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Some Thoughts on Packing
It's amazing how much stuff accumulates. It's even more amazing
how little of that stuff we actually need. A great way to make your
move easier is to get rid of stuff. People pay big bucks to move
junk that they will only stick in a closet. This makes no sense.
The vast majority of people making a move have an emotionally
hard time uncluttering their lives and getting rid of pointless junk
they never use. But it's not just the junk you want to get rid of.
It's the good stuff you don't use, also.
Here's a way to lighten your load, and also have more room in
your new home.
- Pass One. With a garbage bag, start in one corner of your
bedroom. Fill the bag with anything you don't use often. Move
quickly, and don't take time to think about it. Repeat this
process for every room in your house, using a new bag. This
lightens the load by one bag. For many people, this barely
scratches the surface.
- Pass Two. Go through your kitchen. Discard any plastic
containers that have scratches (they aren't sanitary), chipped
glass, rusty utensils, and so forth.
- Pass Three. Go through your garage (if you have one).
Discard anything that's broken or worn out.
- Pass Four. Go through your clothes closets. Pull out
anything that you don't like to wear or that doesn't fit.
There's no point in keeping it "just in case." Donate it to a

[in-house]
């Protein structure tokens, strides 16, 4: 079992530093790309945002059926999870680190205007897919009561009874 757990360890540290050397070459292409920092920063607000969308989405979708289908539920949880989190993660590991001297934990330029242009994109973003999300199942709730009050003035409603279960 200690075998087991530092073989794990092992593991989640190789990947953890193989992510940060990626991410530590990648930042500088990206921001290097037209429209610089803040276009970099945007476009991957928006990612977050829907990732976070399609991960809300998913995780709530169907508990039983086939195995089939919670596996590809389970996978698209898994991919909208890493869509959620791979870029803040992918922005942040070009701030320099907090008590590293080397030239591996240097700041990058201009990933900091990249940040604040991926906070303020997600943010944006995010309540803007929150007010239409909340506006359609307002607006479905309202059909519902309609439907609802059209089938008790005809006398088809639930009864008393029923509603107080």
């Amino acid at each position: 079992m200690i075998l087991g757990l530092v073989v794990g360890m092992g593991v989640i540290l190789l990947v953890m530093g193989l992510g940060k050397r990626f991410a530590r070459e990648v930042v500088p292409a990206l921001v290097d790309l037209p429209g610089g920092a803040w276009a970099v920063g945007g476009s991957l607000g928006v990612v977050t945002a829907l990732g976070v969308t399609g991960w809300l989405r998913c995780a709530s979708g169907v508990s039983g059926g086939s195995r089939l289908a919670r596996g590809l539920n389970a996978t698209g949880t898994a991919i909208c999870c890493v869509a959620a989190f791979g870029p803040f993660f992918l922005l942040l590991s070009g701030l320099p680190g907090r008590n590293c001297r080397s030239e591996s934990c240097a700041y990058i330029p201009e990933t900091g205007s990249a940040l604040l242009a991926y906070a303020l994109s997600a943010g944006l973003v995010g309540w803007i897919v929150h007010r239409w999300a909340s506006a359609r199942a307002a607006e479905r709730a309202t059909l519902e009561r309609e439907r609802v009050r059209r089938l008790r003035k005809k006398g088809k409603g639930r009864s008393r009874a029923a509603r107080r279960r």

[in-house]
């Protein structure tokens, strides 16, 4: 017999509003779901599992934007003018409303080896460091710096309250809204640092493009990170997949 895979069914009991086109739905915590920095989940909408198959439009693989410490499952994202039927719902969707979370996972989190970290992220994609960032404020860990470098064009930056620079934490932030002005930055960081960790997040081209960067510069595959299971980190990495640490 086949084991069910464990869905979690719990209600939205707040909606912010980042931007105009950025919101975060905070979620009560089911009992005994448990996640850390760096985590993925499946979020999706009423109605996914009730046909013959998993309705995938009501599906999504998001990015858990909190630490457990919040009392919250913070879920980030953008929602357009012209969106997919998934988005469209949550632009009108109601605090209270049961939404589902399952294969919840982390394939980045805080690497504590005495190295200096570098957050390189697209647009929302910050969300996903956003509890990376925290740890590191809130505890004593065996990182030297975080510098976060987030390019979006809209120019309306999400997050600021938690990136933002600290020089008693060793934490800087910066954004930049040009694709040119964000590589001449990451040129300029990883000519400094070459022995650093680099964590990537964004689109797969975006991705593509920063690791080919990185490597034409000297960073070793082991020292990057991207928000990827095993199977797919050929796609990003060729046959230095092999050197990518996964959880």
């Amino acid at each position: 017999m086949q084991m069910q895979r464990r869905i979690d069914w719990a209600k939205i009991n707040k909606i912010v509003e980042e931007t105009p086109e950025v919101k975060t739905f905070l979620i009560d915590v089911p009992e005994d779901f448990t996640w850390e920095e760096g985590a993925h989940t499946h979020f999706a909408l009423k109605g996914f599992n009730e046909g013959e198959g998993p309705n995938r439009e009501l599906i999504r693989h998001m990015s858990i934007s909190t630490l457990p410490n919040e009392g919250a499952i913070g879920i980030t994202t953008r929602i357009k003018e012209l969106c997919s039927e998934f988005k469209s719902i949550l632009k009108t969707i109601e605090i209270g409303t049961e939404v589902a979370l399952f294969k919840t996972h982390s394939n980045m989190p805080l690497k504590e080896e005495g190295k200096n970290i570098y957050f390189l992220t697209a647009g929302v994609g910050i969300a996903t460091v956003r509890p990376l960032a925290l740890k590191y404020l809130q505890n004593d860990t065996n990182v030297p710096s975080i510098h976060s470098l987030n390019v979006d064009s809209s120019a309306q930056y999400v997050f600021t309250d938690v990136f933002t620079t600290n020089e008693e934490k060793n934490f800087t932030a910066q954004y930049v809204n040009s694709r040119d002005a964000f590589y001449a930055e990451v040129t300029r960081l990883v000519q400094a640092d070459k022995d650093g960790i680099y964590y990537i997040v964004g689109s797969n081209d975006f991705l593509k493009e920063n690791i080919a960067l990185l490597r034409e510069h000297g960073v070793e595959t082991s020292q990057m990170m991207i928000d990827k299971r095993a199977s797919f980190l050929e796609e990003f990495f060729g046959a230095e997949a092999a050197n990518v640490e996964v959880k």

local charity that accepts used clothing. But if it's worn out,
- Pass Five. Go through your clothing drawers, and do the same
thing you just did with your closets.
The above five steps won't declutter the typical person's home,
due to the sheer amount of accumulation. But it will significantly
reduce the amount of unused stuff that you will pay to move and
spend time unpacking.
|After the Move (courtesy, Mindconnection)|
- Examine everything that moved with you. Do this within
one week. You may have missed something at the time of delivery from the
movers. Yes, your case will be weaker--but you still can file for damages.
- Before putting unpacked things away, ask yourself if
you really need it. Donate what you don't need to a charity, and take the
tax deduction. Maintain a box for keeping such items on a regular basis.
- Rather than put up shelves, buy free-standing
enclosures. These make the area much neater and cleaner, and make subsequent
moves much easier.
- Give your home an extra-thorough cleaning after you
have unpacked everything, so you can get rid of the dust and other irritants
that came from the moving process.
- Buy maps of your area, and keep one copy in each
- Go to the homes of neighbors on either side of you, and
across the street or hallway as appropriate. These folks will can help
protect your home, by watching things when you are away for any reason. They
may also help you move in. Introduce yourself, and arrange for them to visit
you soon. One purpose of the visit can be for them to show you, on a map,
the main routes, attractions, shopping areas, and so on that you will need
to know about.
- Set aside enough time once a week for a dinner
appointment or some other activity you can do once with each of your
neighbors. This is not a repeating thing--just a "help us get
acquainted with the city and with you" thing. Offer to pay, if they
will drive and show you something that will help you understand more about
what is in your city and where.
- Sign up for the No Call list. As a new resident, you
can expect to be pummeled with solicitations. Some of these will prove
valuable. Once the initial onslaught is over, though, these become